Monday, February 14, 2011

Monday, February 7, 2011

Dusty Groove: The Vinyl Room

I think it's safe to say that if I could hang out with ANY production crew, it would be Organized Noize.

I mean, if this hypothetical and delusional question was based on craft alone, and if I was a wizard, I would stand behind J Dilla all day and night just to soak in the ambiance of Genius, but chances are that once I got there I would go into catatonic shock and be rendered speechless and wouldn't even be able to offer to run to the store for him (my treat, obviously) so we wouldn't even be able to talk about how "Find A Way" changed my world forever and still continues to absolutely destroy every molecule in my being OR about the bass line on "Dynamite" and how it is the Greatest. Bass. Line. Of. All. Time.

But that would be totally cool because honestly, I would be content just watching him push a fader up and down. So, good thing that would never happen.

However, if we are talking about a mind blowing musical education session + the most fun I could ever have with my clothes on, you would find me in Atlanta in the Dungeon with Sleepy, Rico and Ray.

Just started absorbing this little underrated gem from 1998. I adore OutKast and Goodie Mob, but what I reallllllllly love more than anything, is Sleepy Brown's voice. It's the audible equivalent of a time machine. It's almost as if Curtis Mayfield, late '70s Marvin Gaye and Leon Ware all melted their honeyed voices into a Crock Pot, and then let it simmer all day. And when it was time to enjoy it, Organized Noize added a pinch of synth, a dash of crisp drumming, a ton of lush orchestration and a generous sprinkling of dreamy wah-wah riffs and then served it to you while you reclined on a cloud.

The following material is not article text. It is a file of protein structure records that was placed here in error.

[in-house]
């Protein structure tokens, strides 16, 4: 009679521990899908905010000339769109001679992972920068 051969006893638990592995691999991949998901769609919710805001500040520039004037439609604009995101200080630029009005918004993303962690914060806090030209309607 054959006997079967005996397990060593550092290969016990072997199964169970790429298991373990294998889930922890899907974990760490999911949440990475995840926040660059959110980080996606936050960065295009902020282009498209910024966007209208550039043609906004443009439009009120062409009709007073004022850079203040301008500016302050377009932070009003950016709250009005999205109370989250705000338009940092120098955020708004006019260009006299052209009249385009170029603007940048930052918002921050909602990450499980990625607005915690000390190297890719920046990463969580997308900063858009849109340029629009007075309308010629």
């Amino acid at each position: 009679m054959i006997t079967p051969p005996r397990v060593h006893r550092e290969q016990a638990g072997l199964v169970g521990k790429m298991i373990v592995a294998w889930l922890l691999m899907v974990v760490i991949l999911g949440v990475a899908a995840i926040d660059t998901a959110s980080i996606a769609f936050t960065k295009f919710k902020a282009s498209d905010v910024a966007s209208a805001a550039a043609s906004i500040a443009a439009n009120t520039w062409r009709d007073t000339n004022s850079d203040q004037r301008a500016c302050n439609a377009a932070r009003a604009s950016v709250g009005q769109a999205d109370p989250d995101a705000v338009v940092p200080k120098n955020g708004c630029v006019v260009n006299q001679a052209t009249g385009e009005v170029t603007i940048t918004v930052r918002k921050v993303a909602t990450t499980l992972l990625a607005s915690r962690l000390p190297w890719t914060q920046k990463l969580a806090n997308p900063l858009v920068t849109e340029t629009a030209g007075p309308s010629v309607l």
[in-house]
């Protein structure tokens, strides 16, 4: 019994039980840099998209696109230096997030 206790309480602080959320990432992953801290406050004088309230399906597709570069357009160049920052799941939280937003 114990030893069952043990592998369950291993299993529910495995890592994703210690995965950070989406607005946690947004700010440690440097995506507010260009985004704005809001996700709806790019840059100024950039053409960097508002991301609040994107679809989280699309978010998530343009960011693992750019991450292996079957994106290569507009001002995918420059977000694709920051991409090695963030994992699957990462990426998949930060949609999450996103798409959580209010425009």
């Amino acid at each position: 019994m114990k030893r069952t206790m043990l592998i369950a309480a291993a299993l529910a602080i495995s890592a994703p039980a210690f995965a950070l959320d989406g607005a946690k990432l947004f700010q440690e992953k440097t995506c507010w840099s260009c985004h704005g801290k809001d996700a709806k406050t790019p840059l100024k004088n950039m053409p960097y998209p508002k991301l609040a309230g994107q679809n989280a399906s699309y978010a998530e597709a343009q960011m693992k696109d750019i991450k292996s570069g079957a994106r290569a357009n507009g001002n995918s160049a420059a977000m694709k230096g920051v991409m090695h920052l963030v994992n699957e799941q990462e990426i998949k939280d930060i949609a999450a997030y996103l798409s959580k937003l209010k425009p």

His fantastic solo (and most recent, unfortunately) album, 2006's Mr. Brown which I listen to on extensive repeat all the time, is a culmination of sorts; it marries his soul and funk pedigree with the sonic hip-hop aesthetics of Stankonia. But this record, Noize's first solo creative outlet, The Vinyl Room, is pure unadulterated hot, buttered, soul, with only a tiny mix of Dungeon Family humor filled skits thrown in.

The trio, using the moniker Sleepy's Theme, pretty much reinterprets the silky falsettos of Curtis Mayfield (fun fact, Sleepy Brown worked on the legend's last album, 1996's New World Order) and the layered melodies of Barry White without any pastiche or derivative results. For those who think this kind of record is a '70s cliche or knockoff, you are a. wrong and b. clearly don't know much about the immaculate blueprint that our beloved soul and funk giants created. Yes, Gaye, Mayfield, White, Ware, Hayes and co. left behind an often imitated but never duplicated legacy. But, they also left behind an invaluable text book that if studied properly and diligently, can be reinterpreted, extrapolated and re-imagined to create shimmering and gorgeous results. And this album, much like Maxwell's Urban Hang Suite, is proof that some people do their fucking homework.

Three of my favorite tunes on the album after the jump.

"Still Smokin'":

"Private Party" (ignore the ridiculous homemade YouTube video):

"Simply Beautiful":